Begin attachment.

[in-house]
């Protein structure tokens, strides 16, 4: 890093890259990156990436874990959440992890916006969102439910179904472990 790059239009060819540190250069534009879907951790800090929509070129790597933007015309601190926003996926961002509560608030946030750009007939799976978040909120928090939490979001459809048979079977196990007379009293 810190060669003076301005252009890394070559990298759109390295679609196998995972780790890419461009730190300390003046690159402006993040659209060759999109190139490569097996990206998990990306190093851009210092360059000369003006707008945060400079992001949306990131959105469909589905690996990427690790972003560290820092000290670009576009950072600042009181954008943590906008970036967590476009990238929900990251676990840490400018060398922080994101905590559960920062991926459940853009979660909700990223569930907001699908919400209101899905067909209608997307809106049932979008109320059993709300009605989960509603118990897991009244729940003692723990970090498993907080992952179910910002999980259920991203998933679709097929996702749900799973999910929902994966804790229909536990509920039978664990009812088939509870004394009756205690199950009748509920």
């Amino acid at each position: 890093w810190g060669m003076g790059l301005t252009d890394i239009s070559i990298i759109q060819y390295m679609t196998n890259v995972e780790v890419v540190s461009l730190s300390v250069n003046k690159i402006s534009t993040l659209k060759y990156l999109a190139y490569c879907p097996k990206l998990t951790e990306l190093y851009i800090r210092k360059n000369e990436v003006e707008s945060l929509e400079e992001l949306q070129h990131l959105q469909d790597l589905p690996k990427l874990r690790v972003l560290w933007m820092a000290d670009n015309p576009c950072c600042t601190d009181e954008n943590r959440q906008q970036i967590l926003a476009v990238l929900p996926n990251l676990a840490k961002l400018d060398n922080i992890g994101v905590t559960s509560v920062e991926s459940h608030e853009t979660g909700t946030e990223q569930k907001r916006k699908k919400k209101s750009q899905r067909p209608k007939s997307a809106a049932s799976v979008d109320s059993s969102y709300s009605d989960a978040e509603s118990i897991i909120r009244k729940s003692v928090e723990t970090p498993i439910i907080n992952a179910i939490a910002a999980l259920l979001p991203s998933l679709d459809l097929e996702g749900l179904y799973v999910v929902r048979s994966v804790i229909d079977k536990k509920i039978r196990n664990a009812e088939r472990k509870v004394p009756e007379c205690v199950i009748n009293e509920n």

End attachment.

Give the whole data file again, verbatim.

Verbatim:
[in-house]
């Protein structure tokens, strides 16, 4: 890093890259990156990436874990959440992890916006969102439910179904472990 790059239009060819540190250069534009879907951790800090929509070129790597933007015309601190926003996926961002509560608030946030750009007939799976978040909120928090939490979001459809048979079977196990007379009293 810190060669003076301005252009890394070559990298759109390295679609196998995972780790890419461009730190300390003046690159402006993040659209060759999109190139490569097996990206998990990306190093851009210092360059000369003006707008945060400079992001949306990131959105469909589905690996990427690790972003560290820092000290670009576009950072600042009181954008943590906008970036967590476009990238929900990251676990840490400018060398922080994101905590559960920062991926459940853009979660909700990223569930907001699908919400209101899905067909209608997307809106049932979008109320059993709300009605989960509603118990897991009244729940003692723990970090498993907080992952179910910002999980259920991203998933679709097929996702749900799973999910929902994966804790229909536990509920039978664990009812088939509870004394009756205690199950009748509920």
């Amino acid at each position: 890093w810190g060669m003076g790059l301005t252009d890394i239009s070559i990298i759109q060819y390295m679609t196998n890259v995972e780790v890419v540190s461009l730190s300390v250069n003046k690159i402006s534009t993040l659209k060759y990156l999109a190139y490569c879907p097996k990206l998990t951790e990306l190093y851009i800090r210092k360059n000369e990436v003006e707008s945060l929509e400079e992001l949306q070129h990131l959105q469909d790597l589905p690996k990427l874990r690790v972003l560290w933007m820092a000290d670009n015309p576009c950072c600042t601190d009181e954008n943590r959440q906008q970036i967590l926003a476009v990238l929900p996926n990251l676990a840490k961002l400018d060398n922080i992890g994101v905590t559960s509560v920062e991926s459940h608030e853009t979660g909700t946030e990223q569930k907001r916006k699908k919400k209101s750009q899905r067909p209608k007939s997307a809106a049932s799976v979008d109320s059993s969102y709300s009605d989960a978040e509603s118990i897991i909120r009244k729940s003692v928090e723990t970090p498993i439910i907080n992952a179910i939490a910002a999980l259920l979001p991203s998933l679709d459809l097929e996702g749900l179904y799973v999910v929902r048979s994966v804790i229909d079977k536990k509920i039978r196990n664990a009812e088939r472990k509870v004394p009756e007379c205690v199950i009748n009293e509920n």